Like a child - sample
The following thought and prayer can be found on pages 126-127 of 'Like A Child' by Tony and Frances Miles:
48: 'Why Are They There?'
Hannah (six years) Jonathan (four years)
It was a cold wet day in London and the Miles family was seeking a restaurant for warmth and food. All of a sudden, Hannah saw three homeless men wrapped in sleeping bags and sheltering from the weather. Sadly this is not an uncommon sight, but new to my children. We were just about to walk past to get out of the rain, when Hannah and her brother put the brakes on and brought us to a halt. 'What are they doing, Mummy?' asked Hannah. 'Why are they there, Dad?' Then in a loud voice for all to hear, Jonathan said, 'Are they poor?'
Well, Mum and Dad were just about to find a sympathetic and helpful explanation, when Hannah fired more questions: 'What can we do? Can't we have them come and stay with us?' Jonathan added, 'Please can we give them some money?' I have to admit, I wasn't going to stop, but we did. We gave our children a few measly coins and they went over to the rough-looking men, who appeared moved by their gesture.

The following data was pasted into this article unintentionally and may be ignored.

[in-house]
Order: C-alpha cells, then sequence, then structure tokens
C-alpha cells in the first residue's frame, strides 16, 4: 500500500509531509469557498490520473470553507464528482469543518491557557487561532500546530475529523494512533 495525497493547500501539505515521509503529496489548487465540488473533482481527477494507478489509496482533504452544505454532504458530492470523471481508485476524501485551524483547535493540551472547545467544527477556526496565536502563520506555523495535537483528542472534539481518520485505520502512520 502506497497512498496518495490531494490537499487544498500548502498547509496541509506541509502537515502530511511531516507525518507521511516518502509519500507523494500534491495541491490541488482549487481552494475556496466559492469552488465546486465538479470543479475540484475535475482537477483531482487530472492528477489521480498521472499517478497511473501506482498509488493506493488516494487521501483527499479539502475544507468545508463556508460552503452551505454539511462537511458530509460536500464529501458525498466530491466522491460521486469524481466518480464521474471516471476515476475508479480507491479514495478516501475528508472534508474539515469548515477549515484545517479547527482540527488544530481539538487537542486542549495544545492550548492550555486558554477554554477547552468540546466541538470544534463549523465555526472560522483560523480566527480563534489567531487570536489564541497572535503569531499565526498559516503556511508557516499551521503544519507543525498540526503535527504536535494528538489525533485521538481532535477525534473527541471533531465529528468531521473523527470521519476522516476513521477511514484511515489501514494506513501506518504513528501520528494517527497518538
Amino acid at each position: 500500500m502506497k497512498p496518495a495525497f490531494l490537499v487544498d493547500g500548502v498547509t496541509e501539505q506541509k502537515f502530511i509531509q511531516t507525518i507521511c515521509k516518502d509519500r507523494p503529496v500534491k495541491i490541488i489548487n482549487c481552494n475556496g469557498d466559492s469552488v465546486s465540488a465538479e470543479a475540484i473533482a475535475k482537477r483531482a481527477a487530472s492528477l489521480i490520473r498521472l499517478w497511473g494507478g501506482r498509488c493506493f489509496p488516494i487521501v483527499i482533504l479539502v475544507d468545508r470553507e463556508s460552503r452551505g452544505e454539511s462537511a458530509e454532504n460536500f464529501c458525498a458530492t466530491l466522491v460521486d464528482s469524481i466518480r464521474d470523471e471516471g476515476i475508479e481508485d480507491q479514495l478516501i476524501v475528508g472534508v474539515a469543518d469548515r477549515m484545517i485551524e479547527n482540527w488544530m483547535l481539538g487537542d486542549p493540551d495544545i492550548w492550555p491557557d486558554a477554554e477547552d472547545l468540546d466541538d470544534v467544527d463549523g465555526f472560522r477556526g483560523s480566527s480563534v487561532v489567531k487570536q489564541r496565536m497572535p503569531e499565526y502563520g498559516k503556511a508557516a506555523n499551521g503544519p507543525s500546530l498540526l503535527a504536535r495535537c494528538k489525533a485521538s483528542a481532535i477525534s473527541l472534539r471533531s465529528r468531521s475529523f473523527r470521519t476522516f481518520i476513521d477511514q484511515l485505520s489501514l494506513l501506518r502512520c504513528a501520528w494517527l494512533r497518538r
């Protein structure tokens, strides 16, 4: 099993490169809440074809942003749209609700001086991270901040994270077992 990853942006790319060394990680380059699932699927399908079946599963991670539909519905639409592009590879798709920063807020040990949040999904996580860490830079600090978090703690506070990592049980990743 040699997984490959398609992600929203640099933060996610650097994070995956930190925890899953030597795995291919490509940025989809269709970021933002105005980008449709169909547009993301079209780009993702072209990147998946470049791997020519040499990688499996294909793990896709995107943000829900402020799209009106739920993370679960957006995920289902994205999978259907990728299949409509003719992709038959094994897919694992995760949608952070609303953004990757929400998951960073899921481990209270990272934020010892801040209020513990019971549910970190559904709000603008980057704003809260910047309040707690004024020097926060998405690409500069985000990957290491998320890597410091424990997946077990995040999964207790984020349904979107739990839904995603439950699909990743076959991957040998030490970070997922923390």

I learnt a lesson that day: The story of the Good Samaritan haunted the minister who was going to walk by on the other side. Yes, it was reasonable to want to protect Hannah and Jonathan, yet through them God spoke to me. In my children I saw and felt the purity of unconditional love. I was moved by their distress at the reality of homelessness and their surprise at my hardness of heart. As I went on to eat my burger and fries, I could hear Jesus saying to me: '... I tell you the truth, whatever you did for one of the least of these brothers of mine, you did for me.' (Matthew 25:40) Lord, forgive me! In the face of poverty, may I never stop asking, 'Why are they there?' That is, until Hannah's question no longer needs to be asked.
The Good Samaritan Luke 10:25-37
The greatest commandment Mark 12:28-34
What does God ask of you? Deuteronomy 10:12-22
Lord of the friendless, you spent time with those in need.
You command me to love my neighbour as myself - regardless of who that may be.
Melt my hardened heart and give me wisdom to know how I can best serve my sisters and brothers in your name. Amen.
Copyright © Anthony D. and Frances H. Miles 2003
First published 2003 by Rooftops Publishing
ISBN 0 9544038 00